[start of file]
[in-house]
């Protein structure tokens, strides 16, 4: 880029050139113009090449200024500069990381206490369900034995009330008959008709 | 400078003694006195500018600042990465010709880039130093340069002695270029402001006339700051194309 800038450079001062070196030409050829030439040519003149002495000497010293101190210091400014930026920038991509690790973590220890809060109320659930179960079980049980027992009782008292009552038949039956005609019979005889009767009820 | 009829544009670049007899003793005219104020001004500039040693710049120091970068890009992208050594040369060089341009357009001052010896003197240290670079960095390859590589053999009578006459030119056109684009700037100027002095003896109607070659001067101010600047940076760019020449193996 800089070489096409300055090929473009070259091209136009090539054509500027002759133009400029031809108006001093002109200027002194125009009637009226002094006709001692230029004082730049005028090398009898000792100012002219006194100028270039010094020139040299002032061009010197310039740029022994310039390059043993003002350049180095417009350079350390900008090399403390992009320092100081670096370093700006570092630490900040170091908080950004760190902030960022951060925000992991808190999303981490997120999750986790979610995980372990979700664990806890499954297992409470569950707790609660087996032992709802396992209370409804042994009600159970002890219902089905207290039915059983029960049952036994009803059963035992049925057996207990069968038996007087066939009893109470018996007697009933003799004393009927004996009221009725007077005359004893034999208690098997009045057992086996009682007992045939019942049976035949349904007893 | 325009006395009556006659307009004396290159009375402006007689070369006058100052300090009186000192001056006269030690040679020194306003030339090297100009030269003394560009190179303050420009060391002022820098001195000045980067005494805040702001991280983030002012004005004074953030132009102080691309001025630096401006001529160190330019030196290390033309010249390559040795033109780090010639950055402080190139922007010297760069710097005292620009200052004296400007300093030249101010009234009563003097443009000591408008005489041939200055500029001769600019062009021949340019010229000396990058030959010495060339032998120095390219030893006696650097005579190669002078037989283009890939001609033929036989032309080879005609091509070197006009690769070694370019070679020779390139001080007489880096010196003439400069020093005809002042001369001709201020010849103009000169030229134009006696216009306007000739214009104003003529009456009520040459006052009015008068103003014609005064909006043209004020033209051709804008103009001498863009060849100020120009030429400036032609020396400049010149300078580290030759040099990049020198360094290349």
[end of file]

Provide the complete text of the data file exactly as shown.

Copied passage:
[in-house]
């Protein structure tokens, strides 16, 4: 880029050139113009090449200024500069990381206490369900034995009330008959008709 | 400078003694006195500018600042990465010709880039130093340069002695270029402001006339700051194309 800038450079001062070196030409050829030439040519003149002495000497010293101190210091400014930026920038991509690790973590220890809060109320659930179960079980049980027992009782008292009552038949039956005609019979005889009767009820 | 009829544009670049007899003793005219104020001004500039040693710049120091970068890009992208050594040369060089341009357009001052010896003197240290670079960095390859590589053999009578006459030119056109684009700037100027002095003896109607070659001067101010600047940076760019020449193996 800089070489096409300055090929473009070259091209136009090539054509500027002759133009400029031809108006001093002109200027002194125009009637009226002094006709001692230029004082730049005028090398009898000792100012002219006194100028270039010094020139040299002032061009010197310039740029022994310039390059043993003002350049180095417009350079350390900008090399403390992009320092100081670096370093700006570092630490900040170091908080950004760190902030960022951060925000992991808190999303981490997120999750986790979610995980372990979700664990806890499954297992409470569950707790609660087996032992709802396992209370409804042994009600159970002890219902089905207290039915059983029960049952036994009803059963035992049925057996207990069968038996007087066939009893109470018996007697009933003799004393009927004996009221009725007077005359004893034999208690098997009045057992086996009682007992045939019942049976035949349904007893 | 325009006395009556006659307009004396290159009375402006007689070369006058100052300090009186000192001056006269030690040679020194306003030339090297100009030269003394560009190179303050420009060391002022820098001195000045980067005494805040702001991280983030002012004005004074953030132009102080691309001025630096401006001529160190330019030196290390033309010249390559040795033109780090010639950055402080190139922007010297760069710097005292620009200052004296400007300093030249101010009234009563003097443009000591408008005489041939200055500029001769600019062009021949340019010229000396990058030959010495060339032998120095390219030893006696650097005579190669002078037989283009890939001609033929036989032309080879005609091509070197006009690769070694370019070679020779390139001080007489880096010196003439400069020093005809002042001369001709201020010849103009000169030229134009006696216009306007000739214009104003003529009456009520040459006052009015008068103003014609005064909006043209004020033209051709804008103009001498863009060849100020120009030429400036032609020396400049010149300078580290030759040099990049020198360094290349």